Photo: Will Steacy

Pier 84
Hudson River and West 44th Street, Midtown West, Manhattan
Although Pier 84 is located between two popular attractions—Circle Line Sightseeing Cruises and the Intrepid Sea, Air & Space Museum—it offers plenty to do in its own right: bicycle rentals from Bike and Roll (you can ride south along the waterfront and drop off your bicycle at Bike and Roll's Battery Park location), a dog run and a water play area for the kids. The pier, which extends 1,000 feet offshore, also has places for repose, including a community garden, open lawns and shady spots for picnics.

West Harlem Piers Park
Hudson River (bet. St. Clair Place and West 133rd Street), Harlem, Manhattan
Unlike many of the City's other waterfront parks, the piers at West Harlem Piers Park aren't repurposed commercial docks; they were built expressly for the park itself—part of an effort to connect the neighborhood with the river. The piers here hug the coastline, creating a small cove. If some of the City's other public piers feel more industrial in scale, this park has a decidedly more intimate vibe. Of course, the views, especially of the George Washington Bridge, are amazing. Bring a picnic; benches are scattered throughout the park (you can pick up provisions at Fairway Market, one block to the east). Or stop by Dinosaur Bar-B-Que (eat there or get takeout), a popular Harlem barbecue joint.

Pier 1 (Brooklyn Bridge Park)
East River and Old Fulton Street, DUMBO, Brooklyn
With 9.5 acres of open lawn and pathways, Pier 1 is the largest of the string of piers that form Brooklyn Bridge Park. It also has the best views, offering a panorama of the Harbor, South Street Seaport and the Brooklyn and Manhattan Bridges—all beautiful sights by day that become downright magical at night. You can take it all in from the dramatic granite bleachers or the expansive waterfront promenade. Pier 1 is also adjacent to two must-try local eateries: Brooklyn Ice Cream Factory, which prides itself on serving perfect versions of classic ice cream flavors (peaches and cream is the most outlandish on the parlor's modest menu), and The Landing, a hot dog cart situated in a former open-air parking lot that sells Vienna franks and bratwursts with house-made fixings, from sauerkraut to tomato-curry sauce.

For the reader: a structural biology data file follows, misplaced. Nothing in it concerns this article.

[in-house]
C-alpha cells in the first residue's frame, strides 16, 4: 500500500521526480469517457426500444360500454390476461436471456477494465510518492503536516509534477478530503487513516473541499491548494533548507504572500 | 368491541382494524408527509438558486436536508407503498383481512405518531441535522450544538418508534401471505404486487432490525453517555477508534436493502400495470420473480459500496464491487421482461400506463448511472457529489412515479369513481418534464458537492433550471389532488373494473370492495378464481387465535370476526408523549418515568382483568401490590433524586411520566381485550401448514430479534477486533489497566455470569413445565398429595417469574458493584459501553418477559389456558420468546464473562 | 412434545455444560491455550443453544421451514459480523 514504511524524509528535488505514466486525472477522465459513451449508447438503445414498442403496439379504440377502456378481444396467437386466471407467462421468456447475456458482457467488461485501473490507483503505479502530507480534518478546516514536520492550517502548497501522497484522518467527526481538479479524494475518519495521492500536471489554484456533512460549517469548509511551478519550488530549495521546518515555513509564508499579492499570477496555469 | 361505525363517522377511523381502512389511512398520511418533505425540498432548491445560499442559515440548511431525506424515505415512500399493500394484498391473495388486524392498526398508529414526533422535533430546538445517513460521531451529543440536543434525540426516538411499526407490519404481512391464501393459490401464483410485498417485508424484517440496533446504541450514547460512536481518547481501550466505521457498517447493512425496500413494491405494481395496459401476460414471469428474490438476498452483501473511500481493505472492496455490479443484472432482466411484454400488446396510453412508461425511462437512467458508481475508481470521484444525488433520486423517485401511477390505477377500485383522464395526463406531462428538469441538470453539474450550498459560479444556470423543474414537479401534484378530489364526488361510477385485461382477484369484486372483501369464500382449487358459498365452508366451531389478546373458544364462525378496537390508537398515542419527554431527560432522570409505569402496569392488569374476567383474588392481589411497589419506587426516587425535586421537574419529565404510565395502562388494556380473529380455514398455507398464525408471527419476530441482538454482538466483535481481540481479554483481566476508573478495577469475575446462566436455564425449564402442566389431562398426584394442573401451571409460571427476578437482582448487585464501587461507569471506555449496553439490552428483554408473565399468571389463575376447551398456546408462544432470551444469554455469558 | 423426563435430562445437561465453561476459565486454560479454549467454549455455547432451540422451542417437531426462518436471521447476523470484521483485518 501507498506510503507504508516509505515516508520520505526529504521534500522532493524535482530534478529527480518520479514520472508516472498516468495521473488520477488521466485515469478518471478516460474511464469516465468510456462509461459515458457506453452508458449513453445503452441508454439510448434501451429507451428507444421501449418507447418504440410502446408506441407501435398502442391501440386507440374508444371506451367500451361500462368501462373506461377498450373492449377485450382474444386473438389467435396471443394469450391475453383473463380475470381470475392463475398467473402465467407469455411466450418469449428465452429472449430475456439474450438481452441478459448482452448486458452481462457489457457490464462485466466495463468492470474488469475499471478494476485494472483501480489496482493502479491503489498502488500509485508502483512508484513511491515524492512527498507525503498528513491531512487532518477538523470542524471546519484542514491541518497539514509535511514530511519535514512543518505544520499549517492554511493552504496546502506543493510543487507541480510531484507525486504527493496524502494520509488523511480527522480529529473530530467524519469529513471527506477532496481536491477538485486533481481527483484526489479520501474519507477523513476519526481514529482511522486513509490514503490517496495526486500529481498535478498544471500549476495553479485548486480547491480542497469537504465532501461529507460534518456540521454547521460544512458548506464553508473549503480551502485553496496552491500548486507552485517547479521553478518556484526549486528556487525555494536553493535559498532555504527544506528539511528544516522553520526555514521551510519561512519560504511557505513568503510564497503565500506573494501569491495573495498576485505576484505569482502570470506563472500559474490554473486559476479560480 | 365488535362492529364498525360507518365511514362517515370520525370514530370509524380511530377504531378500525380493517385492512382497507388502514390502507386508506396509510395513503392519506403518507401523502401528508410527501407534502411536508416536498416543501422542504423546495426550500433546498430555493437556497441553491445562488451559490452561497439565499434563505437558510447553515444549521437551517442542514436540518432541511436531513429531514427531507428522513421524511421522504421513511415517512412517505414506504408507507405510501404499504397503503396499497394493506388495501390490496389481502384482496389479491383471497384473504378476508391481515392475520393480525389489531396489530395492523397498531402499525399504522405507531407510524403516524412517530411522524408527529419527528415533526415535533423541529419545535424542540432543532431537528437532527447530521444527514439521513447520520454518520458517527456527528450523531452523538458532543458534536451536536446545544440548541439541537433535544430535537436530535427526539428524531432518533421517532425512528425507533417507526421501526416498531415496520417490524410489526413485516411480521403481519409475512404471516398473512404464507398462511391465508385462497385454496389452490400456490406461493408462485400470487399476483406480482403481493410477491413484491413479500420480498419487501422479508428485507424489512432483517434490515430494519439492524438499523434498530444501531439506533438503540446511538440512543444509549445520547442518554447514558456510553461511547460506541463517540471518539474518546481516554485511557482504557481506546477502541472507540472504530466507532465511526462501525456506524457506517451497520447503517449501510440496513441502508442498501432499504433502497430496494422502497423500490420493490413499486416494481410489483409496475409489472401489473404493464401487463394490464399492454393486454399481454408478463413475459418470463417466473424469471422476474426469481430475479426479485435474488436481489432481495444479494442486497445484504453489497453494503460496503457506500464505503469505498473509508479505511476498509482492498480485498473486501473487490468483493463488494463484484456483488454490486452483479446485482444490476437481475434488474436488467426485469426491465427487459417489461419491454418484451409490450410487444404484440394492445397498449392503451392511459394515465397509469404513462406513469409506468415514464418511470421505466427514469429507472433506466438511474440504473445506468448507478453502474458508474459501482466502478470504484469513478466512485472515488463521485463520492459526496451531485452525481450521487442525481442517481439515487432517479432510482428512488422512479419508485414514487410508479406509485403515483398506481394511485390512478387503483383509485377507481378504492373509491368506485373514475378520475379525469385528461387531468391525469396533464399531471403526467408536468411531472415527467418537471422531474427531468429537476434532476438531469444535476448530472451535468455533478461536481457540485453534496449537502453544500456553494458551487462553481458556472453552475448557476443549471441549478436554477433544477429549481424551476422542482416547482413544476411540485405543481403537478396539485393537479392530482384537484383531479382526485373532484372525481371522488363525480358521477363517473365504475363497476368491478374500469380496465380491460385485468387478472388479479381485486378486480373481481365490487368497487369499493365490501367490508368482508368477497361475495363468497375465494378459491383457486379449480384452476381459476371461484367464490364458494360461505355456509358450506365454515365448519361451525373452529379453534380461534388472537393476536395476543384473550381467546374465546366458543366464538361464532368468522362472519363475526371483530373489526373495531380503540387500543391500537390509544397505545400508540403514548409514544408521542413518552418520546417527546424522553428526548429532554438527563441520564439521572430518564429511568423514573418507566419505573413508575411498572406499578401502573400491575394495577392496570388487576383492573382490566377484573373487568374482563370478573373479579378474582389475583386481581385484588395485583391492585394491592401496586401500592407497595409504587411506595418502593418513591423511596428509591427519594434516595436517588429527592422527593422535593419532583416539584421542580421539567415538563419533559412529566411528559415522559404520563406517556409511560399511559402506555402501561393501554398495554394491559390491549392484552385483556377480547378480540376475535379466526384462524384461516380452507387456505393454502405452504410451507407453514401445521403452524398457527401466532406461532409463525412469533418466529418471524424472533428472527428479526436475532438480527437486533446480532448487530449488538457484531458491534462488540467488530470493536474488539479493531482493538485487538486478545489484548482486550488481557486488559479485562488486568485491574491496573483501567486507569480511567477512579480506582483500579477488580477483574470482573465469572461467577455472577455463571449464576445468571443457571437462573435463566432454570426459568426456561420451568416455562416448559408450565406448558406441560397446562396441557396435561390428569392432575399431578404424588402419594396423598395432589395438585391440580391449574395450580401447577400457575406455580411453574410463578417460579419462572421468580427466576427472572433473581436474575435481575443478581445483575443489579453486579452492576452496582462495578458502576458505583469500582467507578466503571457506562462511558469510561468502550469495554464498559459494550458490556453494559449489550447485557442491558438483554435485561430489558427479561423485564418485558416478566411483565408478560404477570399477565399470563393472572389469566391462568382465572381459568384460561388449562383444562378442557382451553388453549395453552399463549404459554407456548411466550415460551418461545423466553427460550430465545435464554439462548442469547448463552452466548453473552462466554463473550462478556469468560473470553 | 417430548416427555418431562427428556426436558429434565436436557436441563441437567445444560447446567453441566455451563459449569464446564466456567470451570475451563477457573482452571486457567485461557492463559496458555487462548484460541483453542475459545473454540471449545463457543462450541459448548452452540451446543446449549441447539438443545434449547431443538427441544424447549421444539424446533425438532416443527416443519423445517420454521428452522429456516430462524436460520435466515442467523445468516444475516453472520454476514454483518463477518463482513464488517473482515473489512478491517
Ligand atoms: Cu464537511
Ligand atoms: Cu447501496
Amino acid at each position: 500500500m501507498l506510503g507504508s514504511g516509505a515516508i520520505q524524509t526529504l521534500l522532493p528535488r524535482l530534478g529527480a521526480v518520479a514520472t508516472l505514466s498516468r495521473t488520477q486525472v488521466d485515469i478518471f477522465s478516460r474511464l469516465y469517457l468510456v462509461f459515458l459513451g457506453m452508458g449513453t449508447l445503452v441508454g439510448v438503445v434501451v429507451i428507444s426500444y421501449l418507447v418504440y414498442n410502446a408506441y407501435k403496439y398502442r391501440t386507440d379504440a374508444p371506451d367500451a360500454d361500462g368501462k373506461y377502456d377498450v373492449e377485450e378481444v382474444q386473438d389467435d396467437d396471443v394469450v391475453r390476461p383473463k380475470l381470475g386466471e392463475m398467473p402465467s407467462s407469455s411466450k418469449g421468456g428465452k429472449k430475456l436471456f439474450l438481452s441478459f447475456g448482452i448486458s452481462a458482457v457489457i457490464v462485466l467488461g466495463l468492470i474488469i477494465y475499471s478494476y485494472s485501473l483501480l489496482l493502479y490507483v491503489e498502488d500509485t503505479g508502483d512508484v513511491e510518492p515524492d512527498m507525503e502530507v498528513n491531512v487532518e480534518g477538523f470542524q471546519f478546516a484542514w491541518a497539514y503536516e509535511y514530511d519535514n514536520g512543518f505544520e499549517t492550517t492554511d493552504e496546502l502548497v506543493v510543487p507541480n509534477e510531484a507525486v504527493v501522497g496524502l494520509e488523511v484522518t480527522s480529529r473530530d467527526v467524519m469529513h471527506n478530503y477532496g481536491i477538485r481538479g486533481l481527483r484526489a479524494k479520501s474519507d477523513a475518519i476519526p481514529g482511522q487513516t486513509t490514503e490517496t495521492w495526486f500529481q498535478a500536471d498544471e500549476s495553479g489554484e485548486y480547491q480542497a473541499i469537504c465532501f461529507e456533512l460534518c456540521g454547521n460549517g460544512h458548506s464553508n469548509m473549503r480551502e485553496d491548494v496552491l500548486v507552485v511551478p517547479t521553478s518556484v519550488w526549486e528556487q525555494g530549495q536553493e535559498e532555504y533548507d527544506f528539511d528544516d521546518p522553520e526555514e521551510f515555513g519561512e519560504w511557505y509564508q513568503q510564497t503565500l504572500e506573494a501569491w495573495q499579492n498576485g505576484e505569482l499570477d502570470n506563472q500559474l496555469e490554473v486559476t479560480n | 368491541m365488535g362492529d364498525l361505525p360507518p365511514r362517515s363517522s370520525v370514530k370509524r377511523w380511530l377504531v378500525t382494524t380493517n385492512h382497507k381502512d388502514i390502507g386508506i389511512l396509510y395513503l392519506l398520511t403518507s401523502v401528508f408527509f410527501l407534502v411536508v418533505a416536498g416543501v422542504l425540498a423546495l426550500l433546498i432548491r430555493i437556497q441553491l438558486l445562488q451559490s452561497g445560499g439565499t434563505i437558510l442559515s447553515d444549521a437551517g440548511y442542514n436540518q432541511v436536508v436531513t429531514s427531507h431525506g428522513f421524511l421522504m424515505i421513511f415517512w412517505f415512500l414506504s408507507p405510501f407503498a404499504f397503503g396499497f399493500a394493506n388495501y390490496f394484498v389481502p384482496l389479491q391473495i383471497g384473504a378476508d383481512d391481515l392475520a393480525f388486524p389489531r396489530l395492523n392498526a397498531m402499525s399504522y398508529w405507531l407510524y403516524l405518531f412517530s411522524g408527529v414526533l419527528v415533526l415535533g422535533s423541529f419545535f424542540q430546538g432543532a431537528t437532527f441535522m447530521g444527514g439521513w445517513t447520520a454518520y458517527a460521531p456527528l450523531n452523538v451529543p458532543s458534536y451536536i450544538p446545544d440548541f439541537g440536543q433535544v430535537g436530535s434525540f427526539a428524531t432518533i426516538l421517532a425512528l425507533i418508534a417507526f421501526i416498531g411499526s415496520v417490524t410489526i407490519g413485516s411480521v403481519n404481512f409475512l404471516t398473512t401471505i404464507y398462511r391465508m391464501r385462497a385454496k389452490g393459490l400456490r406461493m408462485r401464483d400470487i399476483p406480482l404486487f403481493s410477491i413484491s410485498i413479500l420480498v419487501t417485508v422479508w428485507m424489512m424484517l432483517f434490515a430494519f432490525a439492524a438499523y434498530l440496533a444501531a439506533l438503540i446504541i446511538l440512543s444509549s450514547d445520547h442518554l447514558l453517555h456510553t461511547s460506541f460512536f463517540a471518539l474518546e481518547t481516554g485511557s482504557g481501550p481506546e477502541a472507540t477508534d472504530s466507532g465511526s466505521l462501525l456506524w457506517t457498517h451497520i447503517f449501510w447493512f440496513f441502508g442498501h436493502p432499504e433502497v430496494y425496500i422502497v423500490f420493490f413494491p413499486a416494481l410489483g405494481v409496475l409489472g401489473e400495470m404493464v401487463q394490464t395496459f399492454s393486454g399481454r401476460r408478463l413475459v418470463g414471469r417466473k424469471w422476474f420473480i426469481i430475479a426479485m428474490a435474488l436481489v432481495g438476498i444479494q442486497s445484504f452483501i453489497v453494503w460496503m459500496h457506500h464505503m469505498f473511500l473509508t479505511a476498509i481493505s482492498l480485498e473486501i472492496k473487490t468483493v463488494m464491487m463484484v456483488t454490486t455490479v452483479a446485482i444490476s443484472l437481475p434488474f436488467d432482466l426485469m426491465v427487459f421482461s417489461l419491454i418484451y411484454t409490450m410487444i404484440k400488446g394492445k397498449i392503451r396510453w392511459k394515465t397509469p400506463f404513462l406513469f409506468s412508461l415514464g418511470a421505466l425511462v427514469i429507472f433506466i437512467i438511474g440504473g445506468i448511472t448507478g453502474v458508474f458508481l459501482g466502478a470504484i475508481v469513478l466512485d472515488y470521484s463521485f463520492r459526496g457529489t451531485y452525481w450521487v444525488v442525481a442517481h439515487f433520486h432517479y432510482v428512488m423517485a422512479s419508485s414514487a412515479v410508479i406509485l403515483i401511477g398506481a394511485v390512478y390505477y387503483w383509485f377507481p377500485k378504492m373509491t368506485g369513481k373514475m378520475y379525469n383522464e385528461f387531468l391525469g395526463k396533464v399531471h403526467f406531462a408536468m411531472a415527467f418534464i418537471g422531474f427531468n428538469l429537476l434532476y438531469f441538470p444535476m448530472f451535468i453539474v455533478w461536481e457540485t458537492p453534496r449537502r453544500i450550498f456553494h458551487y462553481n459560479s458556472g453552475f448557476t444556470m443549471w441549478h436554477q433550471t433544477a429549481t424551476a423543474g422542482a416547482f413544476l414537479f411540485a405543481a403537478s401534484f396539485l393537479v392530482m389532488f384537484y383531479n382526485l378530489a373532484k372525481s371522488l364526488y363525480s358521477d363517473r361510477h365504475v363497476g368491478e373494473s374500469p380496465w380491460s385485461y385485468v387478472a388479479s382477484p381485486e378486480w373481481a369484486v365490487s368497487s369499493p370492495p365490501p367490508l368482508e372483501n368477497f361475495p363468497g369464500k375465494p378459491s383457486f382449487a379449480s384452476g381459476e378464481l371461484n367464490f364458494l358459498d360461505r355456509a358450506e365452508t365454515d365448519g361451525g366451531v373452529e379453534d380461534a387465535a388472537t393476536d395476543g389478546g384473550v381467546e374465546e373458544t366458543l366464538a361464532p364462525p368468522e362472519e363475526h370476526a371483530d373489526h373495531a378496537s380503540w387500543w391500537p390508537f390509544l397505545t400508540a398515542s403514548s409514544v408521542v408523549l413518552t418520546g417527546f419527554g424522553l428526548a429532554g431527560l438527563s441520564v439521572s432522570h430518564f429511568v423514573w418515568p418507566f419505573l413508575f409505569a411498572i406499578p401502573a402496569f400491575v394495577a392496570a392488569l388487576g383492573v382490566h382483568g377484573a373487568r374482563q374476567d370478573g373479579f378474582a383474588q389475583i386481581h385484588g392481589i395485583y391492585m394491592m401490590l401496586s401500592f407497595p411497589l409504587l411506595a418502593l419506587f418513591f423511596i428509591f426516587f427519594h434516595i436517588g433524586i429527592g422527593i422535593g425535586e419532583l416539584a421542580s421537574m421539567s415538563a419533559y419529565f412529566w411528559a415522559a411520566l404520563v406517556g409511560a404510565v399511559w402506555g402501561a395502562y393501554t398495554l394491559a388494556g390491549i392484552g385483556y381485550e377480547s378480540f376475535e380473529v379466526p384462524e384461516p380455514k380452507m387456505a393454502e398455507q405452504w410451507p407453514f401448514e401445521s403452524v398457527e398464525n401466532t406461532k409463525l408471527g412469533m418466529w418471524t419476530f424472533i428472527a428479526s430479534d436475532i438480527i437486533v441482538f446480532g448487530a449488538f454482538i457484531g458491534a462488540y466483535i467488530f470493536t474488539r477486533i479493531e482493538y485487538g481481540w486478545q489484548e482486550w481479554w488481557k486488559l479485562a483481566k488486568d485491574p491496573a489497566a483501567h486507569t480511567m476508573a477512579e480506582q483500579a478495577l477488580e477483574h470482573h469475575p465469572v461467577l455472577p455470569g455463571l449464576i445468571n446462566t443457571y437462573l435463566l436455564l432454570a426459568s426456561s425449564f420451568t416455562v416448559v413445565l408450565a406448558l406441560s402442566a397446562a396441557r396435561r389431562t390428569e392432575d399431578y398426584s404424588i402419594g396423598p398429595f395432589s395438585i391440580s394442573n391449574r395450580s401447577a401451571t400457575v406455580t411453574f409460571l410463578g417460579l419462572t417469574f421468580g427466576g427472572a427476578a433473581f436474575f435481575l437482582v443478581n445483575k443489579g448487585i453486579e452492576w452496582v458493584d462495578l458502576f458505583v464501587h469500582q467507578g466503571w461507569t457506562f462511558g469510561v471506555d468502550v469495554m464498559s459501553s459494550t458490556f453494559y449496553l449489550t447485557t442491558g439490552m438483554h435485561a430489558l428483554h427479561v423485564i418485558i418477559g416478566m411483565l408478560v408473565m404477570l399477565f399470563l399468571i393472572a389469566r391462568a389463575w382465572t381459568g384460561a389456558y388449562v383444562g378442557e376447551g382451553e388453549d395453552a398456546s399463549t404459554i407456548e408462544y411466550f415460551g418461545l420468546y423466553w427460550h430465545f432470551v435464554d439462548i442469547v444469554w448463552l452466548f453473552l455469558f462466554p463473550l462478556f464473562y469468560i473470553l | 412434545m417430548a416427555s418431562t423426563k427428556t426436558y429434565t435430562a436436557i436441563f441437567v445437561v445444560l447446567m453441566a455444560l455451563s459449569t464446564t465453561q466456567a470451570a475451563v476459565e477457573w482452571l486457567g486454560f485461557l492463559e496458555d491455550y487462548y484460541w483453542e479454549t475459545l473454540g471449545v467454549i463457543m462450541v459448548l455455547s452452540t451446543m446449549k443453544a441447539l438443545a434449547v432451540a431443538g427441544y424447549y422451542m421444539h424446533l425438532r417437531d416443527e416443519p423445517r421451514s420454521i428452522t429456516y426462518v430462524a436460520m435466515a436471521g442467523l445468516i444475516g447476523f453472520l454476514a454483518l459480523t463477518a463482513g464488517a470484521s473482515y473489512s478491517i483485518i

Photo: Rachel Fletcher

Pier 2 Pop-Up Pool (Brooklyn Bridge Park)
East River and Old Fulton Street, DUMBO, Brooklyn
Of all the City's public pools, the pop-up pool that recently opened at Brooklyn Bridge Park's Pier 2 (just south of Pier 1) has some of the most stunning views: swimmers doing the backstroke can take in the Brooklyn Bridge to one side and the Lower Manhattan skyline to the other. Catering primarily to families, the in-ground pool is 30 feet by 50 feet and 3.5 feet deep. Because it accommodates only 60 people at a time, there are four to five open-swim sessions daily, each an hour and 15 minutes in length. Wait times can be long, but you can bide your time by relaxing on the adjacent sand beach, kicking back on one of the pool's lounge chairs or grabbing a bite at the food stand. The pool is open seven days a week from 10am to 6pm. Admission is free. Swimming lessons are available for a nominal fee from 8 to 10am each day.